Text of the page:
Then, a I/O have to be written (in cache) to the EVA5000 and EVA3000 before completion. HBOS write the data in parallel on the 2 EVA8100 instead of Continuous Acces doing it in serial!

Also, each EVA8100 have 96 Disk (450 Gig/15K rpm) on one group instead of EVA5000 80 disk (72 Gig/15K rmp) on 2 group of 40, and EVA3000 40 disk in one group.

The 2 EVA81000 should outperform the EVA5000 and EVA3000.

We are using Ingres (80%) and Oracle (20%). The slow down is on batch jobs using Ingres.

We think it will be help full to mount Data Base Disk with cache (MOUNT/CACHE)!...

About the documentation, we found on this site the "Cookbook of Performance Slowdown, VAX and Alpha, V6.0 and above".

Before implanting this solution we consult HP but, as I can see, all the site are differents and have their own way to do the things they have to do...

It is help full reading your answers, it help us to have new idea or to see the problem in an other way.

Thanks to all (merci à tous).

Yves H.
Yves HUDON
Advisor

Re: OpenVMS Shadowing and Disk Cache

Hi,

After several tests in laboratory and after consulting "guru" we implement OpenVMS Shadowing succesfully with HBMM enabled :

1) All disk are mounted with cache ;
2) 2 specifics parameters have a big impact on performance when HBMM is enabled ;
2.1) WBM_MSG_UPPER, the default value with OpenVMS V8.3 is 20, we rise it over 300 ;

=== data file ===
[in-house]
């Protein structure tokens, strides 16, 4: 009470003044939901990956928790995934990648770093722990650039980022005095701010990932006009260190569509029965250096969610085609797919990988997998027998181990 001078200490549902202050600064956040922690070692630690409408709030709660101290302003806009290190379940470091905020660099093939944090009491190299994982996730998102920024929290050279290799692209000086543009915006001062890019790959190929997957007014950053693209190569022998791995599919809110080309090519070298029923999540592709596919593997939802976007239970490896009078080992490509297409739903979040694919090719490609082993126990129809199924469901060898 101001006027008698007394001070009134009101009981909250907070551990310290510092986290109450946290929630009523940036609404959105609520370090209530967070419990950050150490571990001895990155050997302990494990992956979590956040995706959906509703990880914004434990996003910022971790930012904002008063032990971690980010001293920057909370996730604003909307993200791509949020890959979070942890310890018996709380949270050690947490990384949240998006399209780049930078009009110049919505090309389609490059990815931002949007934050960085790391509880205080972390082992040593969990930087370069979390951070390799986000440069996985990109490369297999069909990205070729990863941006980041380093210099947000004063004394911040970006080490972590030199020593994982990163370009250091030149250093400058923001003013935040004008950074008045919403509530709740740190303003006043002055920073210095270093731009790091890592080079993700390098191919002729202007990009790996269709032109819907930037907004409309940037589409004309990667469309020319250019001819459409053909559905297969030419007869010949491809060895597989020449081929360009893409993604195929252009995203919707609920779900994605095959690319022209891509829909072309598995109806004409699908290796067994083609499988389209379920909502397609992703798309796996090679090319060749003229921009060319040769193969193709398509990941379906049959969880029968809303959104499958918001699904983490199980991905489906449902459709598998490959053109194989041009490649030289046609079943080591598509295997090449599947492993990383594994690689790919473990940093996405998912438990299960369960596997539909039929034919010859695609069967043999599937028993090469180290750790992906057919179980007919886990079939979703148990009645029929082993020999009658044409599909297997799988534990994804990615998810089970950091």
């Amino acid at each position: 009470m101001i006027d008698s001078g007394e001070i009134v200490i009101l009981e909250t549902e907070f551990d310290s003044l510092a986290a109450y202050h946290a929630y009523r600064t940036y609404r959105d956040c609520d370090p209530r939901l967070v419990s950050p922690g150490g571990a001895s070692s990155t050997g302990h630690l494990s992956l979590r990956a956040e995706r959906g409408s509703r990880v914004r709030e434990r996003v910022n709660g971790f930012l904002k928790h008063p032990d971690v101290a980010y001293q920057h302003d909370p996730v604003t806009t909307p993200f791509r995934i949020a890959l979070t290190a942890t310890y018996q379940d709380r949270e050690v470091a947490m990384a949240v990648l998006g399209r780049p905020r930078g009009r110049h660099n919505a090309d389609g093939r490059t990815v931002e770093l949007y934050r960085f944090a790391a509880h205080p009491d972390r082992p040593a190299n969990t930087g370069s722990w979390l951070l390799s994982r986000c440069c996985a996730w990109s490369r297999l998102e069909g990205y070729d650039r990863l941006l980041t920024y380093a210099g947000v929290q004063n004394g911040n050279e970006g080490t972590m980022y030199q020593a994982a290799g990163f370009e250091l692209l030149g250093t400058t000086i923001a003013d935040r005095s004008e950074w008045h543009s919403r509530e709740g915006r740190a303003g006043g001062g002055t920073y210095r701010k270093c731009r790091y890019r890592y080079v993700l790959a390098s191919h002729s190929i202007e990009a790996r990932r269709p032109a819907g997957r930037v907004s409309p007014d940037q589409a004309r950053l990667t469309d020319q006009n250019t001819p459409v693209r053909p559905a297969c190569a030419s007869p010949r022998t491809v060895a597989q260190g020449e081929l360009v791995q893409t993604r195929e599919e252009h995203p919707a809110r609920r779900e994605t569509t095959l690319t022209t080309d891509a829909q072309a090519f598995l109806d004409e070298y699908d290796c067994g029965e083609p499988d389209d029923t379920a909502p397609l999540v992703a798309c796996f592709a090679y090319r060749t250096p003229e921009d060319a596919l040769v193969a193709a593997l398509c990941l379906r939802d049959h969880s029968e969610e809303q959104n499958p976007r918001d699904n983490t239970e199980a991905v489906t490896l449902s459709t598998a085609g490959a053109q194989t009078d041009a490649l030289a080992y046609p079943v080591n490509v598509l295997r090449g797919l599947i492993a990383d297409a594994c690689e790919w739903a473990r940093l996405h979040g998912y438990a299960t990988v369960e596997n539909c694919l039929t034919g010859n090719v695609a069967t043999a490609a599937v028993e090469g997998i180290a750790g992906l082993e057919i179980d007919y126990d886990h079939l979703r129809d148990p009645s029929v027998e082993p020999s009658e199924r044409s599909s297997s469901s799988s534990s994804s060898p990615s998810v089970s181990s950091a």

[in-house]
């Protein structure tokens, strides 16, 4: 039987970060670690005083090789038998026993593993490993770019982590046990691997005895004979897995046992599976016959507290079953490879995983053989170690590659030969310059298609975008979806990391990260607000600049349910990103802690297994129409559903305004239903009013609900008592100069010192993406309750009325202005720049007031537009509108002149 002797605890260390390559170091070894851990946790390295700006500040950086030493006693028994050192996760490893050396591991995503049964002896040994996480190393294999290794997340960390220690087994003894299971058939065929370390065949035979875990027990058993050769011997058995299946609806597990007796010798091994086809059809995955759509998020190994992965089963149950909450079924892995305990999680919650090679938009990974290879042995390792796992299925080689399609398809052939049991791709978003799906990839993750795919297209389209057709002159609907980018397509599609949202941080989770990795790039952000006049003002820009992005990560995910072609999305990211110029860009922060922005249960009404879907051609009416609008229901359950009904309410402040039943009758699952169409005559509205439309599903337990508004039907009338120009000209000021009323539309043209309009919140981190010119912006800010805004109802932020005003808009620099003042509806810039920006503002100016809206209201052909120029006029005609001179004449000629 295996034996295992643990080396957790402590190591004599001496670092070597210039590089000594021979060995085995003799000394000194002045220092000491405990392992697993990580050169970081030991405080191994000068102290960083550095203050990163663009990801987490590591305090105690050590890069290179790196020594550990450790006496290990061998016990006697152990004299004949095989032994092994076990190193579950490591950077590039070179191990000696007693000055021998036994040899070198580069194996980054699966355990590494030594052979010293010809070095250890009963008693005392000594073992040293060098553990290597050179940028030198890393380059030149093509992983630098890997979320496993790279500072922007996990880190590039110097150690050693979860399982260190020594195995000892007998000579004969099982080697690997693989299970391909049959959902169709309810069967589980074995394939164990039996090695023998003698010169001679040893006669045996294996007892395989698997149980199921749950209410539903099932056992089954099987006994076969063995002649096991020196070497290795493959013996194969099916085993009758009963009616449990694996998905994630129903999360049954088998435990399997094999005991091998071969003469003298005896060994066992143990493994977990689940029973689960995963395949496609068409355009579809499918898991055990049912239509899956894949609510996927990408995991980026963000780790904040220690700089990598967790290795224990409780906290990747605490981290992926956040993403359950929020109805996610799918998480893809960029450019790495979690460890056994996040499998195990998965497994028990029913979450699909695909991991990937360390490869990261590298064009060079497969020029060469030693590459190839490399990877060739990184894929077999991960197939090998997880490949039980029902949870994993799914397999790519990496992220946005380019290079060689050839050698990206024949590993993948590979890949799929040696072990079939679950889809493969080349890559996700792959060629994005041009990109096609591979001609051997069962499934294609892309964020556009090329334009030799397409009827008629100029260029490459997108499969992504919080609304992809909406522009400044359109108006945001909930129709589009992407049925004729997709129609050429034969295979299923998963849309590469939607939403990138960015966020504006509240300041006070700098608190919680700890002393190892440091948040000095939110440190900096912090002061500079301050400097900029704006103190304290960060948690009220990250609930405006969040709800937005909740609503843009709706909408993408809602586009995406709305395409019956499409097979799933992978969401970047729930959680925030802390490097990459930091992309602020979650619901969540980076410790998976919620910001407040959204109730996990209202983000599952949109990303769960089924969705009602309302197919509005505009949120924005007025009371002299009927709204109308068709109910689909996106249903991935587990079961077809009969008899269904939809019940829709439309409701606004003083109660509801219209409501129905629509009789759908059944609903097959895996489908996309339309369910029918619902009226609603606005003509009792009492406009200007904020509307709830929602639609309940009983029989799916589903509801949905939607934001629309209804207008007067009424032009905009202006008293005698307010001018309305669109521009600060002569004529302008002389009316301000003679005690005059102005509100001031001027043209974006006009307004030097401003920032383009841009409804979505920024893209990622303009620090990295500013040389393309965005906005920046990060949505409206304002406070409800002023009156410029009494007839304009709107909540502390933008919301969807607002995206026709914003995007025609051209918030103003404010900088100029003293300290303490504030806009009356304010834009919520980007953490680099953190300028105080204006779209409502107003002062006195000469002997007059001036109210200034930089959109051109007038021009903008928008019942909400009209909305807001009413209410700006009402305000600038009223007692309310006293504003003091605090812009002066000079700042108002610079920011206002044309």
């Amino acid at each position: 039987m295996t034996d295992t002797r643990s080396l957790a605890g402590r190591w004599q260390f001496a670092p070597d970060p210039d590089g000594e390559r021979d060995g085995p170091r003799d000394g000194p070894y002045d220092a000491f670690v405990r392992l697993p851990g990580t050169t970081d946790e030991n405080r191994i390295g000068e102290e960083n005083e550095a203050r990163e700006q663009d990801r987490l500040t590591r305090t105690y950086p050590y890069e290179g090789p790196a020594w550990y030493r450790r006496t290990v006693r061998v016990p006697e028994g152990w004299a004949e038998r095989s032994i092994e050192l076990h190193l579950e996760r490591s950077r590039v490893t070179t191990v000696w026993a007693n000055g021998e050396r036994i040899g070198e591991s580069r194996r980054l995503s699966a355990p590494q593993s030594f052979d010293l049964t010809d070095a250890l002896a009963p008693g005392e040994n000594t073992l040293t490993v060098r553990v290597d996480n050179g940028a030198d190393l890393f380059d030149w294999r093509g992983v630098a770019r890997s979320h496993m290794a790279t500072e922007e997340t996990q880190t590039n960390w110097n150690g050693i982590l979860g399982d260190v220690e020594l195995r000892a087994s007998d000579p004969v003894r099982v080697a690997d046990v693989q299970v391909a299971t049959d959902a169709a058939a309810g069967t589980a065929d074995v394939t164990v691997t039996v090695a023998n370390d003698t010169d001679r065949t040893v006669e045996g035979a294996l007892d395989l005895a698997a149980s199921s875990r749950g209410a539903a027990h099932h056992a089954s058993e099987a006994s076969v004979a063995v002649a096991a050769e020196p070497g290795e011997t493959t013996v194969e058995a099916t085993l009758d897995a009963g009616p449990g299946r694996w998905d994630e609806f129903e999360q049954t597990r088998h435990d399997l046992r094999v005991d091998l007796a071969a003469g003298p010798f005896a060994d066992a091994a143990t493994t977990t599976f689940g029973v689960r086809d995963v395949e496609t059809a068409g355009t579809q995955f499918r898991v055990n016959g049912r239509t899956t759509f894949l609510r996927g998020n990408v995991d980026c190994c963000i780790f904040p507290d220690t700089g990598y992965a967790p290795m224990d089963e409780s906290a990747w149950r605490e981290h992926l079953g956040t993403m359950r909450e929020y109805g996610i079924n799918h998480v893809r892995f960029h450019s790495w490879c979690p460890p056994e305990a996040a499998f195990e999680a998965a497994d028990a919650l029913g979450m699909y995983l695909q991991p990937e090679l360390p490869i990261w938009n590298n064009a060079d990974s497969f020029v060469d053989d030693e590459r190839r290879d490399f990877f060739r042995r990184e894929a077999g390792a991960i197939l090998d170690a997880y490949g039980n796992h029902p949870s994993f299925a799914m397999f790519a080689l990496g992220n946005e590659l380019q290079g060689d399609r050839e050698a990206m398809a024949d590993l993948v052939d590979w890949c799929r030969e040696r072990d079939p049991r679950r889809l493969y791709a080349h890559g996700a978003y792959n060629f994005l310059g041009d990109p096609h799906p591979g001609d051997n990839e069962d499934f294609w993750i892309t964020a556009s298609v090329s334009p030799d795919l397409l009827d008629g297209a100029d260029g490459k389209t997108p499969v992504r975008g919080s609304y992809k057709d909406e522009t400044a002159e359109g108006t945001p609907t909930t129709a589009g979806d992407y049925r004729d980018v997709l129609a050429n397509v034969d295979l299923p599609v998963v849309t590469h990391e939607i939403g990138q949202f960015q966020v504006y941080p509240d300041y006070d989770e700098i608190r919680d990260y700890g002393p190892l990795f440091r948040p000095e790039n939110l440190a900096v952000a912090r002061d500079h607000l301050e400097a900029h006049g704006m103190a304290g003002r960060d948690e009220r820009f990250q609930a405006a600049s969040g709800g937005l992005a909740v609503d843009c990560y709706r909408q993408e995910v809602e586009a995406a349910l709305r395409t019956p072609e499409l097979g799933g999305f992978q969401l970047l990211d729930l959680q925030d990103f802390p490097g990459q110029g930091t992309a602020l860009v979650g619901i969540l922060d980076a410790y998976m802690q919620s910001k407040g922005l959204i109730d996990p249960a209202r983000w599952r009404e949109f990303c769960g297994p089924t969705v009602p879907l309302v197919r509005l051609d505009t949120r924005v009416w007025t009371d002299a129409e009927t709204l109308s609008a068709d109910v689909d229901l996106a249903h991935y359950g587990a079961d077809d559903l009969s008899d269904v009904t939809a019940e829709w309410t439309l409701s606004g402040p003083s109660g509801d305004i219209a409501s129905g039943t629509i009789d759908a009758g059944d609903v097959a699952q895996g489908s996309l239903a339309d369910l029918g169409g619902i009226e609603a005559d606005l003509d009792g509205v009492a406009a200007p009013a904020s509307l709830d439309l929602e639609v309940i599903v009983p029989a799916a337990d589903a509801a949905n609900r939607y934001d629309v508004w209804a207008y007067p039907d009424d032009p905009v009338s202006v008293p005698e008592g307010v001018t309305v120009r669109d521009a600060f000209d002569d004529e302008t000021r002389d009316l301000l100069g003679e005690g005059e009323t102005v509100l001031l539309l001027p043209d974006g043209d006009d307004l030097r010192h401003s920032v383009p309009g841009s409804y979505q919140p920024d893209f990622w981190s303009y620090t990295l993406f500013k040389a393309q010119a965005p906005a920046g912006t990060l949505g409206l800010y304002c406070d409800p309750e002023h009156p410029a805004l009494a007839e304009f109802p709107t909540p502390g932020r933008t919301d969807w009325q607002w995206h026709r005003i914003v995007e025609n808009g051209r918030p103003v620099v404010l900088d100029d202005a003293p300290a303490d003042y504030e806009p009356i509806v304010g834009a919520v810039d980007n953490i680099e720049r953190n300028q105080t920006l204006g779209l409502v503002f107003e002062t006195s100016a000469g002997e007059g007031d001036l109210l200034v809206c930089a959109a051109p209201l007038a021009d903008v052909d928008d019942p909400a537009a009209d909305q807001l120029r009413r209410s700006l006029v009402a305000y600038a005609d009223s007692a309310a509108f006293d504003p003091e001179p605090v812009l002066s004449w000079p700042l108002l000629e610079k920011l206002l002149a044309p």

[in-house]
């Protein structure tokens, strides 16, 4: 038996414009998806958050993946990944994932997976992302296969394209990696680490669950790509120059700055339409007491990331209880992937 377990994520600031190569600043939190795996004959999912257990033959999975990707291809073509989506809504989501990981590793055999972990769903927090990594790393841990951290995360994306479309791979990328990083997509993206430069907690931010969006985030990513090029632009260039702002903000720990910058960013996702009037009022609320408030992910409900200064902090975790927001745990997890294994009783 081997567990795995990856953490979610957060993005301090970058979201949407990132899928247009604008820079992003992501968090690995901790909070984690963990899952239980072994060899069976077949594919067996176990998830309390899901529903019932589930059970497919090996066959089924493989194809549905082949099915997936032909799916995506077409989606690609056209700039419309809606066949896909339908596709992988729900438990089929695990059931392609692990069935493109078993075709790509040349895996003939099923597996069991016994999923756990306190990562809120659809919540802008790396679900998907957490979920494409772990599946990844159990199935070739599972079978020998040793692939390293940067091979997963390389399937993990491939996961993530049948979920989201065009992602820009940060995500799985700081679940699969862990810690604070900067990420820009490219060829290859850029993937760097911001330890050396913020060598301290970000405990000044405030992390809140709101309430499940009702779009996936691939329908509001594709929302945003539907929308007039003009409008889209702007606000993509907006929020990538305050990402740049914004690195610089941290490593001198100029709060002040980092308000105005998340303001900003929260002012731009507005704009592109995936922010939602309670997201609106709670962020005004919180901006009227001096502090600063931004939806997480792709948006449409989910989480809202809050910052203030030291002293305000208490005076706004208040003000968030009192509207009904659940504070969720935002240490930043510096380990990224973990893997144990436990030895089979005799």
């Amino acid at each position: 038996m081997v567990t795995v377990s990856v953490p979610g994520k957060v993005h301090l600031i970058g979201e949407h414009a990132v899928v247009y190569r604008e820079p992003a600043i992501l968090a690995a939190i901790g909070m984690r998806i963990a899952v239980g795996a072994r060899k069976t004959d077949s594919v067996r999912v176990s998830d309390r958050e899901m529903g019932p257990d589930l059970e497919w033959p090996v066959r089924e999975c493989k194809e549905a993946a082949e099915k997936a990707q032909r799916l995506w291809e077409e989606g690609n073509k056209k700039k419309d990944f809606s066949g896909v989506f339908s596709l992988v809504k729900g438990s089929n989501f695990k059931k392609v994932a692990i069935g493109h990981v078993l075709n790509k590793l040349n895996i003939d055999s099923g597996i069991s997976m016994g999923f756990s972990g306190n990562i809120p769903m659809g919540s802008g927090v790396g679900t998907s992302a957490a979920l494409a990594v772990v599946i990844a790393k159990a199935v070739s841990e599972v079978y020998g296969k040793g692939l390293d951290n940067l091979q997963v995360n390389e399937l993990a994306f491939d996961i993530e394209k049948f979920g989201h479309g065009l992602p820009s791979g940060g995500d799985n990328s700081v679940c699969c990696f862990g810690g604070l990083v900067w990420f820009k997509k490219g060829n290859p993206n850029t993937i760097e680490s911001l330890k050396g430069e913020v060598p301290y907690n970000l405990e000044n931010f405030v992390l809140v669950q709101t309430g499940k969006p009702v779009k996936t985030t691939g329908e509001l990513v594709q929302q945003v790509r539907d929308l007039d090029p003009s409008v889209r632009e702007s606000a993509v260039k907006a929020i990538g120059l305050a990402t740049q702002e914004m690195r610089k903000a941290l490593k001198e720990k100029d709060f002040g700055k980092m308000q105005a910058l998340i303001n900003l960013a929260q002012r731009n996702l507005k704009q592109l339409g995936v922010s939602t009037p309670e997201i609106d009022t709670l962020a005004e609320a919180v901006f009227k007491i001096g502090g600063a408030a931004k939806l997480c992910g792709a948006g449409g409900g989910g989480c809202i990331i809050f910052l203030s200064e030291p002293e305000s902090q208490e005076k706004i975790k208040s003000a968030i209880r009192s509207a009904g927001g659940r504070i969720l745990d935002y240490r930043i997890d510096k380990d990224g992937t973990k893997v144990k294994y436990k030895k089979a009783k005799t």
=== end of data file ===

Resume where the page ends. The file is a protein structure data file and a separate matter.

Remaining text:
2.2) WBM_MSG_LOWER, the default value with OpenVMS V8.3 is 10, we rise it over 30 ;
2.3) Those parameter control the way the HBMM messages are sent, one by one or in packet ;
2.4) The performance gain is around 50% ;
2.5) The performance is also depending on the server and the LAN use for SCS communication.

Yves H.
Jon Pinkley
Honored Contributor
Solution

Re: OpenVMS Shadowing and Disk Cache

Yves,

Thanks for the update.

Can you please tell us what the performance criterion was? I am assuming it was elapsed time to do a specific job.

The WBM_MSG* parameters affect mode that Write Bitmap update messages are sent from the master to the remote nodes. Increasing the upper limit will tend to keep the messages operating in single message mode more frequently. That mode has a lower latency, but higher overhead. On a fast processor with a high speed SCS interconnect, that may be the preferred mode to operate in. The defaults are meant to accommodate any system, from a lowly AS200 with a 10Mb Ethernet SCS connection on up.

Another issue is that WBM_MSG_INT is in millisecond units, but (at least on 7.3-2) the minimum value it can be set to is 10, even though the hwclk interval is less. When operating in buffered-message mode, the messages are collected for a specified interval and then sent in one SCS message. This is "good" from an overhead standpoint, but can add significant latency. I think engineering should consider allowing 1 ms as the lowest value for WBM_MSG_INT, as 10ms is too long for current processors.

Perhaps AUTOGEN should consider processor and interconnect speed and set these parameters accordingly as well.

Jon
it depends
Yves HUDON
Advisor

Re: OpenVMS Shadowing and Disk Cache

Yes Jon,
the performance criterion was elapsed time to do a specific job.

Yves
comarow
Trusted Contributor

Re: OpenVMS Shadowing and Disk Cache

You can get the best of IO Cache by mounting
the disks that have the database
mount /nocache on the database disks.

Shadowing significantly speeds up reads.

Unfortunately it also turns off other types of cache. You don't want to cache cached data!

Bob Comarow